Roger on power to the people
At the time of the formation of the Black Panther party, civil rights for Black Americans was a corner that had just been turned. The Civil Rights Act of 1964 essentially ended segregation in the US. A mass movement starting in the 1950's, through nonviolent protest had broken the pattern of racially segregated public facilities in the South. It was through 3 key incidents that the Civil Rights Act had been achieved. 1966 Civil Rights March on Washington
The first was Brown vs. Board of Education of Topeka, Kansas on May 17, 1954 in which the Supreme Court declared separate educational facilities unconstitutional; this ruling created a mass groundswell for rights for all. The next case involved Rosa Parks on December 1, 1955 - she was arrested for not moving to the "Negro" section of the public bus in her town of Montgomery, Alabama. A one-day boycott of the bus system was what Martin Luther King Jr. needed; he took up the cause and turned the disorganized protestors into an organized group - the SCLC [Southern Christian Leadership Conference]. Over the next 5 years, the SCLC accomplished much through protest & boycotts but desegregation had not been achieved across the US.
Supporters of the Civil Rights movement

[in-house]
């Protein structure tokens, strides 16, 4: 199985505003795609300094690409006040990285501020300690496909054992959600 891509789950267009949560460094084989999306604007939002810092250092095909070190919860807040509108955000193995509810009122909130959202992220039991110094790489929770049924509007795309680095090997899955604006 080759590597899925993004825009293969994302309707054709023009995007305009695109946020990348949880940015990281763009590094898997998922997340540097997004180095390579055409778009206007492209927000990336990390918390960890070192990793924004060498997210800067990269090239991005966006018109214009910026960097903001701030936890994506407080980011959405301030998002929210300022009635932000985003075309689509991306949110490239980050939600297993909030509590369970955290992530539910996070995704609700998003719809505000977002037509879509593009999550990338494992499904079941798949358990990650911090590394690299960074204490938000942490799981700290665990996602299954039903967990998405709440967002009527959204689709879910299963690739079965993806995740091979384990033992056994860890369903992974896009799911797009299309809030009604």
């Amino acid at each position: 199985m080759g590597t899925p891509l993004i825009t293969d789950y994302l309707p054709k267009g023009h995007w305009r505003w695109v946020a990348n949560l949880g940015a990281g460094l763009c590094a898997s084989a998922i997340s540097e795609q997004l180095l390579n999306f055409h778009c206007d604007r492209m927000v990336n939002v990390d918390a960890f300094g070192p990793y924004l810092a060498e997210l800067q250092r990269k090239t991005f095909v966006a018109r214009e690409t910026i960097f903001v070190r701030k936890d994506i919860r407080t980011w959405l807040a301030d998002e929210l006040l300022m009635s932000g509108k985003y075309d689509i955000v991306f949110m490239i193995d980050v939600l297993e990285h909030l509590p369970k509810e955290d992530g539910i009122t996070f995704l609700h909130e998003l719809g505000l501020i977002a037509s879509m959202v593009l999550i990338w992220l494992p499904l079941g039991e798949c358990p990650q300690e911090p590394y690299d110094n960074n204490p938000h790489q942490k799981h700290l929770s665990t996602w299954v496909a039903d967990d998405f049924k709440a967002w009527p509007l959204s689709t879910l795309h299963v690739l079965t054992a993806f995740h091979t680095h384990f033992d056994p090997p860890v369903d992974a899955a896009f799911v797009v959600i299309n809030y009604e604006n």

The next major actions were the sit-ins of the early 1960's, led mainly by the SNCC [Student Non-violent Coordinating Committee]. The sit-ins started with Black students trying to get served at a whites only lunch counter, and spread across the nation to department stores, libraries and movie theatres to name a few. The movement reached its climax in 1963 with the Washington March that helped force the Civil Rights bill through Congress. One year later, the Voting Rights Act was passed which guaranteed voting rights to Black voters.

In December 1965, Malcolm X was assassinated and a large group of young Blacks felt disenfranchised. In 1966, a new militancy fomented within the young Black population to achieve greater power, leading to the formation of such groups as the Black Panthers at the end of '66. It was the assassination of Martin Luther King Jr. that steeled the resolve of Black Americans to continue the struggle for equal rights.

Timeline of the American Civil Rights Movement

Civil Rights Movement Timeline

African American Odyssey

Africans in America @ PBS

Jazz: A film by Ken Burns
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